Arts District Puts Focus on Art In The Streets

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By Andrea Serna, Arts and Culture Writer

Dialog is taking place in the monthly meetings of the San Pedro Arts Culture and Entertainment group. The dialog centers on the funding and implementation of public art projects to move the group toward the next level of arts advocacy.

In 2007, the district received generous funding of $100,000 a year, for a period of five years, from the Community Redevelopment Agency of Los Angeles. The Agency was disbanded following the 2010 election of Gov. Jerry Brown.The Arts District group now is on a deadline to meet the requirements of the grant. Much of their vision was laid out in a 2008 plan that included developing the successful First Thursday Art Walk, create artist live work spaces and the planning of the newly completed artist resident building on 4th St. and Pacific Ave.
Now the group is working to fulfill the plan to assign the remainder of funds before the end of 2015.

Arts District
The arts district is home to more than 90 visual artists as well as performing arts venues and art galleries. This wealth of creativity is not always discernable to the casual visitor. The group wants to make downtown San Pedro a recognizable center of art for all visitors.

The Warner Grand Theatre, Little Fish Theatre and The Loft Studios anchor the district. Warner Grand Theatre is a 1,500-seat, historic art deco movie palace, Little Fish Theatre is a community theater and The Loft Studios is a 3-story warehouse where a concentration of fine artists do their work. The district’s streets are lined with artist live work spaces.

Studios come alive on the First Thursday Art Walk every month, with gallery receptions, artist open houses, food trucks and live music. But during the remainder of the month it can be hard to find art and artists because the streets seem deserted. Only a few galleries stay open during the week, and some open only during the art walk.
The San Pedro Arts Culture and Entertainment group is hoping to bring a new generation of mural art to the downtown area by commissioning a $15,000 project that will be announced before the end of the year. The goal is to follow in the footsteps of the great Los Angeles mural projects that had their zenith in the 1970s and 80s. The group called upon advisors from the Los Angeles Mural Conservancy to direct and advise on the upcoming project.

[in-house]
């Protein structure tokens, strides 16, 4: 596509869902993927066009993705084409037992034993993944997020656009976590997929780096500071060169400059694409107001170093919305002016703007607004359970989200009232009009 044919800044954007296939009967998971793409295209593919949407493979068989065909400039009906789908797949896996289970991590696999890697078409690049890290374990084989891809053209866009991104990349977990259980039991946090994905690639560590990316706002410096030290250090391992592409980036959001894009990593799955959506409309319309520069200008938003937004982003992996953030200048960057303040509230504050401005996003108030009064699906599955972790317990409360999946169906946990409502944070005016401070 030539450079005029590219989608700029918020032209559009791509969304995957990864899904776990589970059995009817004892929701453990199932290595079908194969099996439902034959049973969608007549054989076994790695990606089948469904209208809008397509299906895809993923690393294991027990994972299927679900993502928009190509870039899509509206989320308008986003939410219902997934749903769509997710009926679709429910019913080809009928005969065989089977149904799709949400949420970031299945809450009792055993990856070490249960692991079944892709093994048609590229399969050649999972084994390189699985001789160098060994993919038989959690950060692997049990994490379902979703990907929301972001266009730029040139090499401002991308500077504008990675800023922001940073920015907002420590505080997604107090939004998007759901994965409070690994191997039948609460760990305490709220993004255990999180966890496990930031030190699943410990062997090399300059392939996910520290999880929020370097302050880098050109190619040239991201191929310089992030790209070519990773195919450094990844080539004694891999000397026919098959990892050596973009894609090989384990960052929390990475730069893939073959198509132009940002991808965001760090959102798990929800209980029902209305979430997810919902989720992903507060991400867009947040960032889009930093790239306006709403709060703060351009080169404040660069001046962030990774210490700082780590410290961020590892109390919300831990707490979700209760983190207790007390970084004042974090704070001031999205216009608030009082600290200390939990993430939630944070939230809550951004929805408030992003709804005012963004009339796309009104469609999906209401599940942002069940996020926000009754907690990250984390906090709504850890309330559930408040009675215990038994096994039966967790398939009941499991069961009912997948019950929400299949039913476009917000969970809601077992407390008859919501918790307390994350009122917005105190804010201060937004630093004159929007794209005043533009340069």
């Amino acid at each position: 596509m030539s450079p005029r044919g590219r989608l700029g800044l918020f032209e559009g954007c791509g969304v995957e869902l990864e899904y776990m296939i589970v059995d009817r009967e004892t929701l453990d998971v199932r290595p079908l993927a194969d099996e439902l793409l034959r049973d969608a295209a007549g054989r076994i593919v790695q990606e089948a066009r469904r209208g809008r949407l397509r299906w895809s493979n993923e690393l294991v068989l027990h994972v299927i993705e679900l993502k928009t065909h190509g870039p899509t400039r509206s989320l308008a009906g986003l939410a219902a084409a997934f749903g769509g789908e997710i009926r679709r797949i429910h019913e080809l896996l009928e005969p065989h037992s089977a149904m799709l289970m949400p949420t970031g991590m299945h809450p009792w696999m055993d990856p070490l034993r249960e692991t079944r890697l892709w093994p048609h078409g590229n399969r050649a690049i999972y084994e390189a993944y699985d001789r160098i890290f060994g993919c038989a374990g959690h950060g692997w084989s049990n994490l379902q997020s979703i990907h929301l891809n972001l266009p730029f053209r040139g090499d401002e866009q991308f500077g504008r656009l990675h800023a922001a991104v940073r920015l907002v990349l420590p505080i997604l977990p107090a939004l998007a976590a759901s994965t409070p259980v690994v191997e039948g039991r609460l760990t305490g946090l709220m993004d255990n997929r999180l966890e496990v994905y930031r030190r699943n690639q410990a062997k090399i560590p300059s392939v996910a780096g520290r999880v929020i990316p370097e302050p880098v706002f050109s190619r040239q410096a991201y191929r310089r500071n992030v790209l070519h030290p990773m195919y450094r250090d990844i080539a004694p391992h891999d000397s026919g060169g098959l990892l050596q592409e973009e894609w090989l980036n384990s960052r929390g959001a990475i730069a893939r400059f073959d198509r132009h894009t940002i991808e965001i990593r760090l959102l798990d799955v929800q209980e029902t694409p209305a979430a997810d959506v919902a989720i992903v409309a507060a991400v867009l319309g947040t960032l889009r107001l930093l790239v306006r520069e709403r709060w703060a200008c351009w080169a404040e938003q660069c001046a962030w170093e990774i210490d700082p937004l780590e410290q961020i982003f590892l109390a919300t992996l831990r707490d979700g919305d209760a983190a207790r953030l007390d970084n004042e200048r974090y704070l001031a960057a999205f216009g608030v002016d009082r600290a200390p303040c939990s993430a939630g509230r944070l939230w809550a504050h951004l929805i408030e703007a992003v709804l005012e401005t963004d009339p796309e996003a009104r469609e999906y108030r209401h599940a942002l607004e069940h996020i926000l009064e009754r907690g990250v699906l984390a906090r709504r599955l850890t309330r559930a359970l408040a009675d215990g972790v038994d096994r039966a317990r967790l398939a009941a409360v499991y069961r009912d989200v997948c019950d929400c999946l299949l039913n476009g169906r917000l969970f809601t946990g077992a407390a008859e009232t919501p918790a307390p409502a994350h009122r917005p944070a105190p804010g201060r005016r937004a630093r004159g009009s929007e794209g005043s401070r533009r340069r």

Linda Grimes, co-chairwoman of the district group is searching for a location for the mural and plans to send out a call to artists for a design that the design review board will approve.

Utility Box Project
Locals are beginning to take note of the most recent project, the painting of downtown San Pedro electric utility boxes. The boxes, recently completed, enliven the district with the colorful designs of local artists. Artists were asked to submit designs to the district review committee, staffed by some of the most experienced gallerists and artists working in San Pedro.

The five utility boxes are all on Pacific Avenue between 5th and 9th streets. You may have observed the artists working on their creations while you drove around town. Zahra Bejune, Casey Courey-Pickering, Miriam Jackson, Monte Thrasher and Adrienne Wade have all recently completed their projects. Information about the artists can be obtained by researching their websites through the QR code imprinted on each box or by visiting http://www.sanpedrowaterfrontartsdistrict.com/.

The theme for the first stage of this project was “Unexpected Pedro.” However, art in San Pedro is rarely unexpected. The public art projects, now in the planning stages, will add to the many existing public arts projects residing in the downtown area.

Tour of Public Art in San Pedro
Out at Point Fermin artists placed their stamp years ago. Beginning at the furthest end of the point, the controversial Sunken City ruins lay covered with graffiti, or street art —depending on your opinion.
Much to the dismay of some residents, Sunken City — “where the ghetto meets the sea” — has gained worldwide attention with tourists from as far away as Europe and Asia, trekking to the cliffs above the water. Drunken all-night parties, accidents and fights have also added to the colorful reputation of the spot. But the juxtaposition of the wild undisciplined art, along with the breathtaking ocean scenery have driven one neighborhood council to appeal to the City of Los Angeles to open the fenced off area to visitors.